Week 24 – you realise your fetus is viable! You’ve come this far with no problems, except an overwhelming feeling of anxiety. You always knew you’d be able to relax once you hit this point. Except you can’t, because the thought of your little baby hooked up to all those machines for months on end has you curled into a protective fetal position.

Week 26 – is it time for prenatal classes yet? Probably. Because god only knows when you’re going to go into labour. You book yourself in and flaunt your bump because surely it can’t get any bigger now.

Week 30 – you ask your obstetrician whether your uterus stops growing now since you can barely breathe or fit into a regular sized bra thanks to your expanding ribs. She looks at you like you’re the dumbest patient she’s ever had and tells you that yes, funnily enough as the baby keeps growing, so do you.

Week 32 – this week, you ask your obstetrician what that big lump in your middle is when you lean backwards. She makes a note in your file to check your child for any sign of mental retardation because seriously, with genes like these, he’s got to be kind of slow. She informs you that what you are seeing is, in fact, your baby. Duh.

Week 34 – you’re over it. You’re Googling labour signs and symptoms every day now, and you’ve kick started that exercise regime you’ve let slip through your fingers over the past four months because you figure that walking now will help move things down a bit. You find out pretty quickly that yes, things do move, and cause excruciating pain in your lady parts as your pelvis makes room for that grapefruit sized head that’s pushing against your bladder.

Week 35 – you waddle. You’ve been waddling for months, but now you’ve got this side sway thing going as well that makes people stop, stare, and ask if you need to sit down. People are surprised when you tell them you’ve got five weeks to go and aren’t having twins. So you start telling them that you’re due any day now, are disappointed that your uterus only managed to support two eggs and that Octomum is your hero. Everyone is happy.

Week 36 – you’re over it. Really. This time you’re really done. The braxton hicks, the stabbing pain in your vagina, the cramps, the heartburn, the back pain and the foot in your ribs has you drinking raspberry leaf tea and eating chicken masala to get things moving. Every time you pee you wonder if that was really your water breaking or just wishful thinking. You ask your obstetrician how you’re going to know when you actually go into labour. By this point she is used to your ridiculous questions and does her best to reassure that you’ll ‘just know’. You swear she looks at your husband and rolls her eyes. You cry uncontrollably at every image or thought of a baby and all of a sudden it’s just not OK that the house is dusty. Your husband realises that at this point if he doesn’t help clean you may actually stab him in his sleep and really pulls out all the stops. Well done husband.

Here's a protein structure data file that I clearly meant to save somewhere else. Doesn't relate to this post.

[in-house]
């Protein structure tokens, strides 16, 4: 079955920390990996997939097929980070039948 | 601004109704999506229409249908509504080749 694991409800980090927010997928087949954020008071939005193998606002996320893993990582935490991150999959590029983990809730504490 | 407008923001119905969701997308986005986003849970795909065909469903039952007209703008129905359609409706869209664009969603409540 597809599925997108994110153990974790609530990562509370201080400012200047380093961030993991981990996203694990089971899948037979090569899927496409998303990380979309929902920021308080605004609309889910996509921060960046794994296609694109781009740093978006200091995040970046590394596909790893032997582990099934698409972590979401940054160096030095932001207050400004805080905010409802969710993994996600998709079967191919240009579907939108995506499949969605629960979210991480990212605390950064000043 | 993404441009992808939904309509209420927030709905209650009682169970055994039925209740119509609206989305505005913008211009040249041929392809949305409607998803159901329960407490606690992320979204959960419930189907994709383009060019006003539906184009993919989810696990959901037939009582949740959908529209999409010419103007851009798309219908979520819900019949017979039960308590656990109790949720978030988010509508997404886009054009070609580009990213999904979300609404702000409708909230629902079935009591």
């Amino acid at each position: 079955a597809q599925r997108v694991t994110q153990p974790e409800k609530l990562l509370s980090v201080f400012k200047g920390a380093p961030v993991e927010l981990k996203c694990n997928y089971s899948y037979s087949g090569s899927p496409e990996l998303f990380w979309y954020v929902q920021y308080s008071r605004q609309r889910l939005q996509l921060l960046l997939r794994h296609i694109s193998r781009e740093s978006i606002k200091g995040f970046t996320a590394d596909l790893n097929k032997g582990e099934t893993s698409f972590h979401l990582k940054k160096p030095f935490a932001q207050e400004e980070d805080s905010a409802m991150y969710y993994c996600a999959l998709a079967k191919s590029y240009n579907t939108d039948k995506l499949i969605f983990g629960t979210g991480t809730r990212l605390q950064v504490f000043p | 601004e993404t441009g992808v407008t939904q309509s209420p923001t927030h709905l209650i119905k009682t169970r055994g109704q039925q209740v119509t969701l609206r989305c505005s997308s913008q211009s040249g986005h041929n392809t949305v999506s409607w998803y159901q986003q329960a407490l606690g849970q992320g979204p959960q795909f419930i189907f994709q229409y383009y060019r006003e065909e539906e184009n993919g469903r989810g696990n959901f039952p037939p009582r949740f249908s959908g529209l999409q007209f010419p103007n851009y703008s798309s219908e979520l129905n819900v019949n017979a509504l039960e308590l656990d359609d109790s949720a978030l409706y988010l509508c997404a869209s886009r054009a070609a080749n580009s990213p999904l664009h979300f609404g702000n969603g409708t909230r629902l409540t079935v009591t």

The big easy…

27 May

… or not.

So I’ve been on maternity leave for a week now and I can honestly say I’ve been much busier than when I was at work. Mostly because I’m actually doing stuff now, as opposed to sitting at my desk making lists of baby stuff and Googling ‘pre-term labour’.

In fact, The Boy and I have been living it up. We had a friends 30th last Saturday which saw me out until 3am (3am people! This from the girl who turns into a pumpkin after 10pm and vomits when the clock strikes 12), drove to the coast on Monday to visit The Boy’s grandma, finally got the car seat fitted, cleaned the house and caught up on a bunch of study. It was a productive week.

So now, after busting my guts sweeping the floor and trying to break my waters on a long walk, I’m having a well deserved sleep-in. Just without the shut-eye because between the braxton hicks and the heartburn that’s been moved to the too hard basket.

Anyway… we’re in week 36 now. Only one week to go til term, three and a bit weeks all up. Four weeks max and this little guy will be all snuggled up in the cot beside me, squealing his little lungs out and pooping all over everything. As for being ready, I guess we’re as ready as can be! There’s still a dozen things I’d like to do – sew curtains and cushion covers, paint the house, make up a freezer full of food, pack a hospital bag – but for now what’s done is done and anything that miraculously gets done over the next few weeks is just gravy.